Investigator Hired by Archdiocese Had No Experience with Sex Crimes

By Amaris Elliott-Engel
Legal Intelligencer Blog
May 7, 2012

A retired FBI agent hired by the Catholic Archdiocese of Philadelphia to look into alleged sex abuse by priests testified today that he had no background in investigating allegations of sex crimes and that he did not receive training on investigating possible sexual abuse.

Lawyers for Monsignor William J. Lynn, who is on trial for endangering the welfare of two men who say they were abused by priests as youths, have made the argument that Lynn also did not receive training as the personnel director for priests when he was assigned to look into allegations of abuse by priests.

The church investigator, Jack Rossiter, testified Monday that he believed the man who said Lynn's co-defendant, the Rev. James Brennan, had abused him, even though the accuser had a criminal history. Rossiter said he weighed that factor in his analysis.

Rossiter has since been named in a civil lawsuit brought by the alleged victim, M.B., against church officials, Rossiter testified today. The Legal is not naming the alleged victims.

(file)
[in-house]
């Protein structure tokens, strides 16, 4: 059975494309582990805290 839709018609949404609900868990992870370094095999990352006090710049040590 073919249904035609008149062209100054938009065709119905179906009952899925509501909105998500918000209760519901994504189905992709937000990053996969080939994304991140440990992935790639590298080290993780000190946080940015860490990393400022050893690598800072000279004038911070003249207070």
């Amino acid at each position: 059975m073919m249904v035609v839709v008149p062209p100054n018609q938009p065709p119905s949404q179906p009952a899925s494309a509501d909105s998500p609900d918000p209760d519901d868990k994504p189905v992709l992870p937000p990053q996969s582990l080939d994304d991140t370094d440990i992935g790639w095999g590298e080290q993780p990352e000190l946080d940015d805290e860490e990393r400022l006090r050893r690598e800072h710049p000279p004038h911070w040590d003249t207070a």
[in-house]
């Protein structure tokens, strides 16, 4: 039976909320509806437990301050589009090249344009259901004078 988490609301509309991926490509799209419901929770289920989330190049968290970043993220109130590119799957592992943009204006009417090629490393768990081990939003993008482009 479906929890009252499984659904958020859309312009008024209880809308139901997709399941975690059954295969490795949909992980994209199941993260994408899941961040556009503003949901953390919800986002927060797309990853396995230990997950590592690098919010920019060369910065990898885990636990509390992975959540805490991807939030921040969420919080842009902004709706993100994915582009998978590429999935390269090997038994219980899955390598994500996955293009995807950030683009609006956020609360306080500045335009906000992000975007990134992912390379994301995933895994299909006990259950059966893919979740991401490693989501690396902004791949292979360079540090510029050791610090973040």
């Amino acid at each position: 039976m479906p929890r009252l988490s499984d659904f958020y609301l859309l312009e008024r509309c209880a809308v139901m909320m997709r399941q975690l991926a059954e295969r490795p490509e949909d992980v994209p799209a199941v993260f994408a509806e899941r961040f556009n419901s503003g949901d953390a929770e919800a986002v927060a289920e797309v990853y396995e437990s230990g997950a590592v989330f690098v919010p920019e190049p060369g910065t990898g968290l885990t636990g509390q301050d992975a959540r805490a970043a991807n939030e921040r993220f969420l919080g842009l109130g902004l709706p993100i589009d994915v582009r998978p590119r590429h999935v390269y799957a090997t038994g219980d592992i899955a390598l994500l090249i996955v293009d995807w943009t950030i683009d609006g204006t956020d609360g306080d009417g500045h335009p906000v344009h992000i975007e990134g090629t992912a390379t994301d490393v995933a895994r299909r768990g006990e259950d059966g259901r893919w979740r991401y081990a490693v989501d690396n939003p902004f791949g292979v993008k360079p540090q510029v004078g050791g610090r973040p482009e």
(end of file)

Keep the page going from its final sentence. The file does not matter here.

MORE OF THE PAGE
Rossiter said his firm solicited the archdiocese as well as the archdiocese's counsel, Stradley Ronon Stevens & Young, to be hired for their investigative services after news broke in 2002 of the large scale of abuse by priests in the Archdiocese of Boston.

Rossiter testified that he was hired after a half-hour interview, and he started investigations on behalf of the archdiocese in 2003.

Brennan's counsel, William Brennan, focused much of his cross-examination of Rossiter on whether Rossiter, when looking into M.B.'s allegations in 2006 that he'd been abused by the priest in 1996, had explored if the allegations were motivated by the family's financial difficulties. Rossiter testified that the family was not the subject of his investigation.

Rossiter also testified that James Brennan consistently denied the allegations.


Any original material on these pages is copyright 2004. Reproduce freely with attribution.